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US Dolphin Safe Tuna Label is Unfair to Mexico, WTO rules yet again – November 24, 2015

Marine mammal advocates accuse trade body of putting business above dolphin protection

If Mexico and the World Trade Organization have their way, those “dolphin safe” cans of tuna you’ve been buying at the supermarket might actually come stained with dolphin blood.

Last Friday, the global trade body again ruled against the United States in a long-running dispute with Mexico over US “Dolphin Safe” tuna-labeling regulations, saying that the regulations unfairly discriminate against Mexico. The decision by the WTO's appellate body is the latest development in a trade dispute between the two countries that dates back to the establishment of the Dolphin Safe tuna label in 1990.

tuna cansPhoto by The Hamster Factor/FlickrThe dolphin-safe label (the small… more

by: Maureen Nandini Mitra

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World’s Northern White Rhino Population Down to 3 After Death at San Diego Zoo – November 22, 2015

41-year-old Nola euthanized following long illness

Nola, one of the last four Northern White Rhinos remaining in the world died at San Diego Zoo Safari Park today following a bacterial infection.

The aging female rhino, who had been at the zoo since 1989, had been captured from the wild in Sudan when she was about two years old. Nola was brought to the San Diego Zoo from a Czech Republic zoo as part of breeding loan.

Santa Rita MountainsPhoto courtesy of San Diego Zoo Safari ParkForty-one year old Nola had been suffering from a bacterial infection since May.

Forty-one-year old Nola had been under veterinary care since May for a bacterial… more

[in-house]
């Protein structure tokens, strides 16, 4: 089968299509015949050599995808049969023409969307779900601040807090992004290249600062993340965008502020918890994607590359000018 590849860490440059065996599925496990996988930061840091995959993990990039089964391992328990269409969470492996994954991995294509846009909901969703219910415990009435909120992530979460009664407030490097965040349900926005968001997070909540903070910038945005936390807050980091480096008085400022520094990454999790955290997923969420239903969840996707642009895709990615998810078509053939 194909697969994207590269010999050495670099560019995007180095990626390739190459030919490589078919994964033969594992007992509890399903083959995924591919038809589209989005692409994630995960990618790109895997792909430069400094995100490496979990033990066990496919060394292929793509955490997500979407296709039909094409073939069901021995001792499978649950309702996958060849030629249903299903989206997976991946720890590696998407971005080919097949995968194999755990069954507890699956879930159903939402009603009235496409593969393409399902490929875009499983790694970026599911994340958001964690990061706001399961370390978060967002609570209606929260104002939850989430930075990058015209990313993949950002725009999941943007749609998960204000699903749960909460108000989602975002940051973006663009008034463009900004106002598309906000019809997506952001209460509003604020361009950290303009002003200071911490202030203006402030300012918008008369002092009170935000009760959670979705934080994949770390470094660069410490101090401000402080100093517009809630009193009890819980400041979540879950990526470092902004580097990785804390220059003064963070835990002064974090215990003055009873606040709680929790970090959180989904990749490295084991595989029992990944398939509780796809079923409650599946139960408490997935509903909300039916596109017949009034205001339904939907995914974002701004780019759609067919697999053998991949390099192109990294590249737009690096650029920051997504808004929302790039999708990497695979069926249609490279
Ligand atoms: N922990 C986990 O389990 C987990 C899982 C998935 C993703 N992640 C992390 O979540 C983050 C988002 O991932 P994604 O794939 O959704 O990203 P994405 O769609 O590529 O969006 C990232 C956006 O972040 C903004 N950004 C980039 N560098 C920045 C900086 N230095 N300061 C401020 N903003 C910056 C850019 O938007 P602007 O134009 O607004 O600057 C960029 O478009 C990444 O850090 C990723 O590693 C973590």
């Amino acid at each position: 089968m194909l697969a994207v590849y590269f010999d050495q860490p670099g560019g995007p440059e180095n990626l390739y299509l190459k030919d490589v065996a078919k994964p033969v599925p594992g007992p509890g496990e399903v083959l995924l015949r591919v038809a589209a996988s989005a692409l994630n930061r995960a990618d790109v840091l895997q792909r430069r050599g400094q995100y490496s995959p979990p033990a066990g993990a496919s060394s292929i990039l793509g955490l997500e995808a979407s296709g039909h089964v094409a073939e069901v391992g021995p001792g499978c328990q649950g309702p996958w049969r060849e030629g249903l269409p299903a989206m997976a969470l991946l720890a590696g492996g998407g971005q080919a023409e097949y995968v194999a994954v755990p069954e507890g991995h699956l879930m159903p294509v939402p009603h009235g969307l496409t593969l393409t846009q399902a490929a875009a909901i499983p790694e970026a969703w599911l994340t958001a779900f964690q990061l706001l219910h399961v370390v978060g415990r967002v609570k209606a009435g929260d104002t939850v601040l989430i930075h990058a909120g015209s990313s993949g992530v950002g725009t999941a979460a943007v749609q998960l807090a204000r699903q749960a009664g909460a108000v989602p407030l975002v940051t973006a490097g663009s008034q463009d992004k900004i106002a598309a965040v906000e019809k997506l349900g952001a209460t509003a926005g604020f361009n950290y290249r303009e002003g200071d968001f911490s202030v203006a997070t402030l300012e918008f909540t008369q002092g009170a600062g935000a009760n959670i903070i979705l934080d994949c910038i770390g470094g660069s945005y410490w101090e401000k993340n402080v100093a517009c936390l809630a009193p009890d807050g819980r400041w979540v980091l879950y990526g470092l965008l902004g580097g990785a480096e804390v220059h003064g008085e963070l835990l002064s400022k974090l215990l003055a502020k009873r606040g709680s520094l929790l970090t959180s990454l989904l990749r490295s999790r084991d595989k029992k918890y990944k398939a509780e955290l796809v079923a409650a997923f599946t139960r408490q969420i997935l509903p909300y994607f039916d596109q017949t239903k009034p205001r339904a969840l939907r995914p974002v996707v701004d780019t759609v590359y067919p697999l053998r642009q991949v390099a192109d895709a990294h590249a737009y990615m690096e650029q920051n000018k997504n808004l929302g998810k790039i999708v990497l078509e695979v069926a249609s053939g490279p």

by: Maureen Nandini Mitra

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NIH Says it Will Retire the Last 50 of its Research Chimpanzees – November 19, 2015

Animal welfare advocates welcome decision, point out it doesn’t help 900 other privately-owned chimpanzees in the US

In good news for animal right advocates, the National Institutes of Health announced yesterday that it was retiring the last 50 chimpanzees that it has been holding in captivity for research purposes.

The NIH had decided to end invasive research on our closest genetic relatives back in 2013 and retire most of the 360 or so animals it held at its various research labs, but it held on to 50 individuals as a sort of emergency reserve, just in case they were needed to test out solutions for some kind of medical or public health crisis.

profile of a lone chimpanzeePhoto by Ryan SummersThere’s… more

by: Maureen Nandini Mitra

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Spring Will Come 3 Weeks Earlier to the US, Thanks to a Warming World – October 14, 2015

Onset of spring plant growth will shift by an average of 21 days over the next century, new research shows

If winter comes… spring’s going to be closer-than-usual behind. New research shows that as a result of rising temperatures caused by global climate change, the first leaves and buds of spring will begin arriving at least three weeks ahead of time in the United States.

a magnolia budPhoto by Karen DorsettResearchers say the early onset of spring could have long term implications for the growing season of plants and for the relationship between plants and the animals that depend upon them.

Researchers at the University of Wisconsin-Madison examined the variations and trends in the onset of spring across the Northern Hemisphere’s temperate regions… more

by: Maureen Nandini Mitra

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Fictionalized Version of An Inuit’s Quest for Climate Justice Disappoints – September 4, 2015

In Review: Chloe & Theo

Chloe & Theo is one of those films in which the backstory of how it came to be is far more intriguing than the movie itself. That story has to do with an Inuit elder from the Canadian Arctic who, through the graces of a well-meaning socialite, wound up in Los Angeles around Christmas 2006.

CHLOE & THEO TRAILER from Spotlight Pictures on Vimeo.

Theo Ikummaq wanted to talk — hopefully with the powers that be — about how rising global temperatures and melting glaciers were impacting his icy homeland and his people, and to press for urgent climate action. Ikummaq… more

by: Maureen Nandini Mitra

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